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California Utility Overcomes Perchlorate Challenges

Site of well F23, in Fontana, California, under construction
Workers construct a booster station at the site of well F23A, in Fontana, California. The two 500,000 gal reservoirs, to the right, enable the utility to pump water at night, reducing electricity costs. The massive ion exchange vessels are part of a lead-lag water treatment system. Courtesy of Fontana Water Company

The Fontana Water Company recently completed a new treatment facility that will bring an important well back into service following a spike in perchlorate levels.

October 1, 2013—The Fontana Water Company (FWC), in Southern California, recently completed a treatment plant, reservoirs, and pumping station at Well F23A, and are awaiting final approval from the California Department of Public Health to bring the high-producing well back online. The 2,300 gpm well has been out of service since 2009 when perchlorate levels spiked suddenly.

Perchlorates are of concern in the area, where synthetic perchlorates are used extensively in the production of rocket propellants and fireworks. In fact, the region has been the site of several U.S. Department of Defense (DOD) facilities as well as a fireworks factory. The salts can also be left behind by sodium nitrate fertilizer produced from Chilean caliche.

The FWC has lost 13 wells since 1991 to high perchlorate levels, and is closely monitoring other wells in which levels of the contaminant are rising. The private water utility has lost a total of 32 mgd of production capacity. In peak summer months, demand from the 209,000 residents in the service area is approximately 60 mgd.

“The lost well capacity has depleted our system redundancy,” says Josh Swift, the assistant general manager of FWC. He says the utility has bolstered supplies with untreated surface water purchased from the Metropolitan Water District of Southern California. But clearly a better solution was needed.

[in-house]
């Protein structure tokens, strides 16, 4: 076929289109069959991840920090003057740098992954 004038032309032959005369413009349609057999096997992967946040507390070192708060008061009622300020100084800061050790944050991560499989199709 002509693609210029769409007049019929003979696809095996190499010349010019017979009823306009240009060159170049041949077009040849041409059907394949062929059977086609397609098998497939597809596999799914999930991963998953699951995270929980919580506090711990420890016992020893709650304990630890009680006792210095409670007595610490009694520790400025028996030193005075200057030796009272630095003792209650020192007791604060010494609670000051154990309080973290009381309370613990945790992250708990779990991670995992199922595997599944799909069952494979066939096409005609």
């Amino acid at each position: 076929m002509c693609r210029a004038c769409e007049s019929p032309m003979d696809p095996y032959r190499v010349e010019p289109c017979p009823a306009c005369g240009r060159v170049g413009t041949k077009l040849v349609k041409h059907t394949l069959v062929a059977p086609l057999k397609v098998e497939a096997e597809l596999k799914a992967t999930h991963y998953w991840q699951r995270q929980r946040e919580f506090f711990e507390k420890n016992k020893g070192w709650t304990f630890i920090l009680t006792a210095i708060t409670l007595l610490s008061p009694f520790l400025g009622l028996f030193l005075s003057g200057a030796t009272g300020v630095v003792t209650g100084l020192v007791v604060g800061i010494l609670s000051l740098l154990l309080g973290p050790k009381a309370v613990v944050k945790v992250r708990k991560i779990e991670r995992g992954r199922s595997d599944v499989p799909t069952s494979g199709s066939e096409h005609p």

The new facility employs two pairs of Calgon Model 10 ion exchange vessels in a lead-lag arrangement. Prefilters remove any potential sediment from the well that could clog the resin in the vessels. Two 500,000 gal welded-steel, epoxy-coated reservoirs were added to the 1-acre site as part of the project. A new 7,250 gpm capacity booster station enables distribution to customers at higher elevations.

“The company’s business plan is to utilize the best available technology and treat any contaminant to the lowest detectable levels,” Swift says. “In the case of this facility, we have treated to ‘nondetect.’ Lead-lag is the best available technology for ion exchange and perchlorate removal. It gives us an extra sense of security. We monitor at the crossover, so once we receive a detection we initiate changeout of the lead vessel, and know we have an entire [additional] vessel to continue treatment. It’s a huge safety feature.”

The site was overexcavated by 10 ft for proper soil compaction for the reservoirs, which are founded on concrete rings with asphalt centers. The reservoirs incorporate flex couplings on all inlet and outlet pipes to avoid potential damage in the event of seismic activity. The reservoirs enable the utility to pump water at night, when electricity rates are less expensive, reducing costs. They also increase water supplies to meet fire demand flows.

The project was aided by $1.5 million from the U.S. Department of Defense (DOD) through its Environmental Security Technology Certification Program. The DOD provided some design support, the four exchange vessels, and half of the initial resin for the vessels.

The FWC will be grateful to welcome the well back into service and the approximately 3.5 mgd it will provide to the system, Swift says. Before perchlorate levels spiked, F23A was the highest producing well in the system. “Some of the other wells we’ve lost were old. We have wells that were drilled back in the 1920s. To lose an 800 gpm well, that’s one thing. But when you lose a 2,500 gpm well, that’s a whole different story,” Swift says.

When perchlorate levels in a well reach 50 percent of the maximum contaminant levels, the utility begins to develop a treatment solution. The utility is designing two more groundwater treatment facilities now. But a treatment facility is not always the appropriate option.

“One of the wells that has increasing perchlorate numbers now was drilled in the 1950s,” Swift says. “To put treatment on such an old well really doesn’t make sense. So we have pieces of land that we could fit a new well on. Just by chance, nearby water quality results indicate that we can avoid perchlorate [there] as well.”



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